True Detective, Season 2, Episode 6, “Church in Ruins”
Written by Nic Pizzolatto
Directed by Miguel Sapochnik
Airs Sundays at 9pm (ET) on HBO
The good news is that the so-called “orgy episode” of this season is not nearly as gratuitous and exploitative of women as it could have been in a worst case scenario. The bad news is that it is still pretty gratuitous and unnecessary once it is made clear what exactly the show is trying to accomplish throughout the party. Ani could have still been drugged, accosted, nearly killed, and then saved the day without dozens of female bodies gyrating in the background for no real reason other than that the show wants them to be there. The last quarter of “Church in Ruins” is filled with moments of entertaining action and solid acting, but it is all undercut by the fact that the show can’t help itself when it comes to using women as objects and background decoration. Theoretically, this could have been a preliminary cocktail party to vet girls and choose clients and it still would have worked with the chosen story, yet since the opportunity is there for naked women to litter the set, this is what happens. It is a disappointing fact that even with an objectively strong female character in Rachel McAdams this season, True Detective still can’t, or won’t, give her the opportunity for a great solo performance scene without undermining it by setting it at a fancy orgy. Another example of the periodic reminders this show gives that its priorities are rarely straight when it comes to nonsensical, yet flashy, story beats versus strong character work.
All that said, “Church in Ruins” continues the upswing of the last few episodes. The story is actually propelled forward in multiple ways, even if it still isn’t coming together as neatly as is necessary for the audience to completely know what is going on in all corners. On top of that, it contains acting highs from multiple members of the ensemble and offers up plot developments in all corners with no one getting left out as has been the pattern. McAdams, as already mentioned, and Colin Farrell both have the chance to show off their drugged-out acting and neither fall into the trap of going too over the top even though it would be easy enough to do so in either case. McAdams does an effective job of acting with her eyes this episode, from the pat down and bus trip to the drugged stumble through the mansion. Despite her getting saddled with a fairly rote child molestation flashback (which is not a new idea and not done with any sort of tact), she plays her fear and confusion well, pivoting expertly between that and survival instincts once she finds Vera. Farrell does the same throughout his extended cocaine, beer, and tequila bender. In a season where the writing has time and again let the leads down with its rigid prose, this is a welcome sight for both actors. Farrell is able to show more emotion from a single scrunched-up face than he is with a dozen scenes of him moaning about life.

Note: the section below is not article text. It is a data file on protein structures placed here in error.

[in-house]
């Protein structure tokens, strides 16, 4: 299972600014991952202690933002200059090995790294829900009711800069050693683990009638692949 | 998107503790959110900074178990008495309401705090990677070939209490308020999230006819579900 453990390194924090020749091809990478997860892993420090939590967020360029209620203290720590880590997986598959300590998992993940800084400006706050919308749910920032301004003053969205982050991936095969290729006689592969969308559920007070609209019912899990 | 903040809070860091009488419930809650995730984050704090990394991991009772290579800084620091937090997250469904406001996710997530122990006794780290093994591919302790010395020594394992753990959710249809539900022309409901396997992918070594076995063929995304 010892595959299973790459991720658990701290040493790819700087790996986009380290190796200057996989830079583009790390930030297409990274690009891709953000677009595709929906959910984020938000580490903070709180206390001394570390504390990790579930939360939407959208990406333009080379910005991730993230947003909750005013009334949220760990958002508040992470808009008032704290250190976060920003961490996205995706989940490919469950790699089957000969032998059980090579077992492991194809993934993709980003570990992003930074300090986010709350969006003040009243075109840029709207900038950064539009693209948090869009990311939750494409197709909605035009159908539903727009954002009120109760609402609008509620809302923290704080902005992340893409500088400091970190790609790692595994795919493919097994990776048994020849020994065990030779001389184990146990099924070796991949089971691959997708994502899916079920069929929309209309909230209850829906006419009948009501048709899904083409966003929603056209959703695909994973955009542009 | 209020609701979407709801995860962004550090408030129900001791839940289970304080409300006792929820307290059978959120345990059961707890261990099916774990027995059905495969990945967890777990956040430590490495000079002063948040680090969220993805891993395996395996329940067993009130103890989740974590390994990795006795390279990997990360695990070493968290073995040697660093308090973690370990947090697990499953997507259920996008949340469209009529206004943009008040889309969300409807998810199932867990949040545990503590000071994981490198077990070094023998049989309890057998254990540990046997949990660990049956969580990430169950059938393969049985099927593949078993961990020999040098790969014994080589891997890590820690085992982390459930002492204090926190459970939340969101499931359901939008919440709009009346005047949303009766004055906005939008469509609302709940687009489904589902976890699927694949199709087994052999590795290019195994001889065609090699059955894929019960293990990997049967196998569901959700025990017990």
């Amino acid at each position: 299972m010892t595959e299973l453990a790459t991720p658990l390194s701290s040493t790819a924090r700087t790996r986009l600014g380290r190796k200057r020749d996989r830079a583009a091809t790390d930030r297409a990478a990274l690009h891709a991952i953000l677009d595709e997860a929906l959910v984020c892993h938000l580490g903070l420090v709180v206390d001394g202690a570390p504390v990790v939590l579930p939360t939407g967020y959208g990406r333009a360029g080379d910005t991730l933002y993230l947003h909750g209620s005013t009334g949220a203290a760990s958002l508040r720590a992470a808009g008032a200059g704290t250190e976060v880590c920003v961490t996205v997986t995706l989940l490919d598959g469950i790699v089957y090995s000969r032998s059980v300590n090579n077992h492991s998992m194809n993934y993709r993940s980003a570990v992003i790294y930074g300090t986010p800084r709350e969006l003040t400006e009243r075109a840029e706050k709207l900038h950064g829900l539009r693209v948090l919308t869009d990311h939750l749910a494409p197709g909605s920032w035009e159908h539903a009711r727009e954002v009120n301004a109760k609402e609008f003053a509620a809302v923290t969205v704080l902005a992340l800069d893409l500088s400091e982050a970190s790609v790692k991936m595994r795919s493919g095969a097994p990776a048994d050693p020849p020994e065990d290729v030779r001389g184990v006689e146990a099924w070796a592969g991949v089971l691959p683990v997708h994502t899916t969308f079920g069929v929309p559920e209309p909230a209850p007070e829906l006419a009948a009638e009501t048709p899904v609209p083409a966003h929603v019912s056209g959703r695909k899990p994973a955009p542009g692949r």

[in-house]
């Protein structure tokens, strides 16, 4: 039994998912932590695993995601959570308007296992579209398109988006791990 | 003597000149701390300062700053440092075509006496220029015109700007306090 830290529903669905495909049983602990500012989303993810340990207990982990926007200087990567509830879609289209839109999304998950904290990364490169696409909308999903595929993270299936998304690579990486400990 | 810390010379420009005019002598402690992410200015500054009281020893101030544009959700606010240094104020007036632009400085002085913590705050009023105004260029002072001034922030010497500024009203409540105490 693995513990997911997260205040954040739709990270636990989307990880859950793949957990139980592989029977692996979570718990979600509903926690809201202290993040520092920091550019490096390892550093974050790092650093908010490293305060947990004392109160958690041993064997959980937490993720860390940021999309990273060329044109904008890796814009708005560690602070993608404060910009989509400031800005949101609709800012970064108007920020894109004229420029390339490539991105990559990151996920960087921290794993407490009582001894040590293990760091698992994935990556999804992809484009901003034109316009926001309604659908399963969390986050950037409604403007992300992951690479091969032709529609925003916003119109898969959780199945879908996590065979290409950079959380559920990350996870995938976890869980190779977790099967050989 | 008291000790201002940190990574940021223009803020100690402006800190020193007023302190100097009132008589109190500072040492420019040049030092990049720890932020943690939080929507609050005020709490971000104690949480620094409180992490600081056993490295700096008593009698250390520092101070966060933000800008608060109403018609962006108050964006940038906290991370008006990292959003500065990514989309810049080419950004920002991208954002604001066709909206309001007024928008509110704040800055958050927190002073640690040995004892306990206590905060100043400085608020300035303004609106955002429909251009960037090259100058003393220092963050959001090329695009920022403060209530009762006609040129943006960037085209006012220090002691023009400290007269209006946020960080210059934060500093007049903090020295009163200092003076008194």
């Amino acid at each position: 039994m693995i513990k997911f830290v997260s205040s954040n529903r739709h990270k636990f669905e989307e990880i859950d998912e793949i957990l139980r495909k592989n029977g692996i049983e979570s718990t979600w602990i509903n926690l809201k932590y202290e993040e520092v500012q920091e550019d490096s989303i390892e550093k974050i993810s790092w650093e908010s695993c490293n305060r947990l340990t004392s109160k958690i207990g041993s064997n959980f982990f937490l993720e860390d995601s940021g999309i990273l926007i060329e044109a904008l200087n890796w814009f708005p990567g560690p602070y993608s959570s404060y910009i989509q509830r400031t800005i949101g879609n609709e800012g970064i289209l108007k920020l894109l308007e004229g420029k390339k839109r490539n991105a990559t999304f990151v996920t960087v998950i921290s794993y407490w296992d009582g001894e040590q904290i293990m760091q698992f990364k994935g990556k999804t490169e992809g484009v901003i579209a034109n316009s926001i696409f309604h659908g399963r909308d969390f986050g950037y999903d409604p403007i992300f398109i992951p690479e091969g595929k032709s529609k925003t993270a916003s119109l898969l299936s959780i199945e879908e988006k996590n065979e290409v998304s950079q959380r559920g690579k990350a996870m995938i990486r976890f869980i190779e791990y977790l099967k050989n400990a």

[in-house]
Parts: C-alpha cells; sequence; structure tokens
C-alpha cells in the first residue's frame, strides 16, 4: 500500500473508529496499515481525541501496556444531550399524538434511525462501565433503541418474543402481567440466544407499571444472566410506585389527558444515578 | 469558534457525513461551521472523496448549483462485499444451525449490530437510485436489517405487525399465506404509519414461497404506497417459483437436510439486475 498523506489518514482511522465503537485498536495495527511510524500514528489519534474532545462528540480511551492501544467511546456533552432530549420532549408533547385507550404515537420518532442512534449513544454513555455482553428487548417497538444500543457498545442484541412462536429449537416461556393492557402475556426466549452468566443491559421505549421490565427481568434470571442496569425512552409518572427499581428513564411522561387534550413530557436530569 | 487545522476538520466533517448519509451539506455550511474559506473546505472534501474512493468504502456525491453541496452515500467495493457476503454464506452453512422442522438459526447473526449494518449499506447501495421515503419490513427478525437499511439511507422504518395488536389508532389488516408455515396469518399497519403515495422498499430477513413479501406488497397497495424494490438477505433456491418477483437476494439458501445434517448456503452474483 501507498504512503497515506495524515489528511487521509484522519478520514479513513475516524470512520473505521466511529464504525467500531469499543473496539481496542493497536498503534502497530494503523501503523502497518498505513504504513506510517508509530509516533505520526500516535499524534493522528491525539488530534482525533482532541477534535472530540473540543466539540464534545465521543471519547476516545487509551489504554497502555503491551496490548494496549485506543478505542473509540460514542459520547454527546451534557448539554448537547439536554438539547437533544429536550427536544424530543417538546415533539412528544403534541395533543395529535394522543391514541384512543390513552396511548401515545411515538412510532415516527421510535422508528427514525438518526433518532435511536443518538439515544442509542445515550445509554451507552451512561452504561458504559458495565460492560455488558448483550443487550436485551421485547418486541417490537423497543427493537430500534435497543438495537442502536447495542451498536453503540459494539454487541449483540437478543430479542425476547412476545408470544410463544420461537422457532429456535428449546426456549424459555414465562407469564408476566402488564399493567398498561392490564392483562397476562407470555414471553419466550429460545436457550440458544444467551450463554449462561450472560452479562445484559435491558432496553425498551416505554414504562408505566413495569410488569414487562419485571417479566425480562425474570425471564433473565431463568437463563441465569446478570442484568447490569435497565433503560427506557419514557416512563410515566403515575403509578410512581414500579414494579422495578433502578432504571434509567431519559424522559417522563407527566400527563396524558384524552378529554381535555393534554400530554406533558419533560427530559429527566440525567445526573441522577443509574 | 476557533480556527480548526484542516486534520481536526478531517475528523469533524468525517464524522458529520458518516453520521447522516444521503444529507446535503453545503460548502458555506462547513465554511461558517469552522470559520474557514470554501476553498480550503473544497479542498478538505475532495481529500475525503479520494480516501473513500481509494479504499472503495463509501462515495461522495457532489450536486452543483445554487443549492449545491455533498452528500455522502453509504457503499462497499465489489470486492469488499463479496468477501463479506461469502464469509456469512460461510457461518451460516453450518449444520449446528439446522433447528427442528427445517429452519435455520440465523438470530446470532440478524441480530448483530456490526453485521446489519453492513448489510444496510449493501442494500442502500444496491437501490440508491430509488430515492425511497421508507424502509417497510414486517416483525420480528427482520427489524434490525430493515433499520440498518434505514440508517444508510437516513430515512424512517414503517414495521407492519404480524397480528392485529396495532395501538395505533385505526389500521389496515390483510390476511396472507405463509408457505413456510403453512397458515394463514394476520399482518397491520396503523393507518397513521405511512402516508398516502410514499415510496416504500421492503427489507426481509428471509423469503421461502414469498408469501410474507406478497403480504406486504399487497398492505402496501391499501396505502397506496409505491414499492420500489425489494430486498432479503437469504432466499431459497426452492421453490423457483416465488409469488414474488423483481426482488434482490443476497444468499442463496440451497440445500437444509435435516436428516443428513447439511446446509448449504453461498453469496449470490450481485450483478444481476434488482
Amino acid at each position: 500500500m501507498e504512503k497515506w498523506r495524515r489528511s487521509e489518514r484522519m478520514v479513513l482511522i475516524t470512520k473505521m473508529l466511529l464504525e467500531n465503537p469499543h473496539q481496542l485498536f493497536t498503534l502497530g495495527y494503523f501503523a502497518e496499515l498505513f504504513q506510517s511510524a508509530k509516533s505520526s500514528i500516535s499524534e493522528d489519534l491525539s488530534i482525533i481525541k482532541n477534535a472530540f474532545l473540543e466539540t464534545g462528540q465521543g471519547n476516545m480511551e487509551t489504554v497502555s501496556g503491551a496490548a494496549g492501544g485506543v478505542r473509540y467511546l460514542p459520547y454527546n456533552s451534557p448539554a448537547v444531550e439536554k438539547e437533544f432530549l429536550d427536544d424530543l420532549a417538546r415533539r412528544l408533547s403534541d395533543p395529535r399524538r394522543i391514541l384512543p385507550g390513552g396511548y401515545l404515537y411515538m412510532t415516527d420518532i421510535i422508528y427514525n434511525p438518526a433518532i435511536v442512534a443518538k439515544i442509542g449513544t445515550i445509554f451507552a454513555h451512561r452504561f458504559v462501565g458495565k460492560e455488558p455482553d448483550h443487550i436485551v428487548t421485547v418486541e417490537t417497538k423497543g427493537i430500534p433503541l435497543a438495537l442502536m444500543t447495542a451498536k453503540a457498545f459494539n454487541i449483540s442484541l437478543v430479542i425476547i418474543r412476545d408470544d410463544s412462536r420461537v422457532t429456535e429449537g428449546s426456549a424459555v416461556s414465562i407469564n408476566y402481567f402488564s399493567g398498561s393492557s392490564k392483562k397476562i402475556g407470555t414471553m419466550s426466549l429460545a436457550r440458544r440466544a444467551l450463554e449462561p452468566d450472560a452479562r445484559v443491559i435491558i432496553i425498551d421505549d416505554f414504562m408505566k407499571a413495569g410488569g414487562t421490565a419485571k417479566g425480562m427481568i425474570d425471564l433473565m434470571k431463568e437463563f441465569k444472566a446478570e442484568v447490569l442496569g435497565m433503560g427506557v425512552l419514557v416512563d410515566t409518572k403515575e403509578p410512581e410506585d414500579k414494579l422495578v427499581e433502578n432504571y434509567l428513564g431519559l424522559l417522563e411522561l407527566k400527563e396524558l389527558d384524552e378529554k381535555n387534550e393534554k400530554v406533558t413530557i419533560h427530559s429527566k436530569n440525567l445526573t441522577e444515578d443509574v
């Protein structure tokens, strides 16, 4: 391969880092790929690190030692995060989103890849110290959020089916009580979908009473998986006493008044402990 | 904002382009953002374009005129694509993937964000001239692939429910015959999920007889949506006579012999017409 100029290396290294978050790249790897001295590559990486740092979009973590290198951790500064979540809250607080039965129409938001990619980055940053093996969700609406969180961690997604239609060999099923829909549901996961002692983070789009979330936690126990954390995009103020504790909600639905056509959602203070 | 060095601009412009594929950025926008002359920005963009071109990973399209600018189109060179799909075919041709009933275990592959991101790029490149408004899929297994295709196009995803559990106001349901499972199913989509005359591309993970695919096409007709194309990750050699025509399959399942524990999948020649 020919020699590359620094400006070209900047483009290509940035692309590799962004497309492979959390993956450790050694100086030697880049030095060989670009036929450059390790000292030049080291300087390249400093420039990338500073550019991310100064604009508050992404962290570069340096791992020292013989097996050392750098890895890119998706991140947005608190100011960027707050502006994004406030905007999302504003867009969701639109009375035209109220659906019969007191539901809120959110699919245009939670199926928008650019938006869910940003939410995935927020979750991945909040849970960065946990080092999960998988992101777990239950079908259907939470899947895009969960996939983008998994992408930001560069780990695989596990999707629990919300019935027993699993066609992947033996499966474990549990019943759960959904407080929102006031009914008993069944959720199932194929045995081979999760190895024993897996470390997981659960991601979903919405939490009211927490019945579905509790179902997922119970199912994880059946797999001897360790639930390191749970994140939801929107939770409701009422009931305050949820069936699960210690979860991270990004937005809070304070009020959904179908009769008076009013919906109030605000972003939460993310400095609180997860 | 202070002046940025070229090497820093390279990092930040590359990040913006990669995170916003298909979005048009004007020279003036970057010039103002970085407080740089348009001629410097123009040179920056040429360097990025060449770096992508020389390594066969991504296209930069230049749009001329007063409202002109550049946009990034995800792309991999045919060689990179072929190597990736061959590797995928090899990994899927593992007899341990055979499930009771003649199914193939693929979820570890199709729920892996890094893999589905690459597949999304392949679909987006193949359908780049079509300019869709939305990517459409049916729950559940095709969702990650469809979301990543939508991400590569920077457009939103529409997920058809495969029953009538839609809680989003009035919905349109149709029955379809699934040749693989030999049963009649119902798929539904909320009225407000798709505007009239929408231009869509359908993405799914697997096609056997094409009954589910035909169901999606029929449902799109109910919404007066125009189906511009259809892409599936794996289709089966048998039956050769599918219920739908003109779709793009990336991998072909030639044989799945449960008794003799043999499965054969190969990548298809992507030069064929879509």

Vaughan also has some of the best scenes of the season for both him and his character and this is directly connected to the show knowing what to do with him besides clichéd gangster scenes and marital spats. The difference between his self-perceived power as a gangster and what he is actually able to control in his business dealings are a mile apart, as is made obvious by his shortsightedness in protecting the missing girl once he gets information from her he can use. He is backed into a corner and taken advantage of by a rival group and he doesn’t even see it coming. When earlier in the season Frank said he was not a gangster and that people shouldn’t call him that, it seemed to be out of a need for him to keep up appearances as a successful entrepreneur who uses illicit means to achieve his ends. Now, it’s obvious that whether he likes to be called a gangster or not, he cannot hold a candle to the callous violence of other syndicates. The men he makes a deal with certainly would not warn a tortured prisoner that something was going to hurt before they did it and these disparities place Frank in a more believable level in this world. He is not a slightly stalled Master of the Universe who is getting his sea legs again after a setback, his rightful place will probably remain right where he is no matter how hard he tries. This realization transforms Frank’s corner of the show into more of a meditation on failure than a lesson in accomplishing a dream, which makes it far more watchable.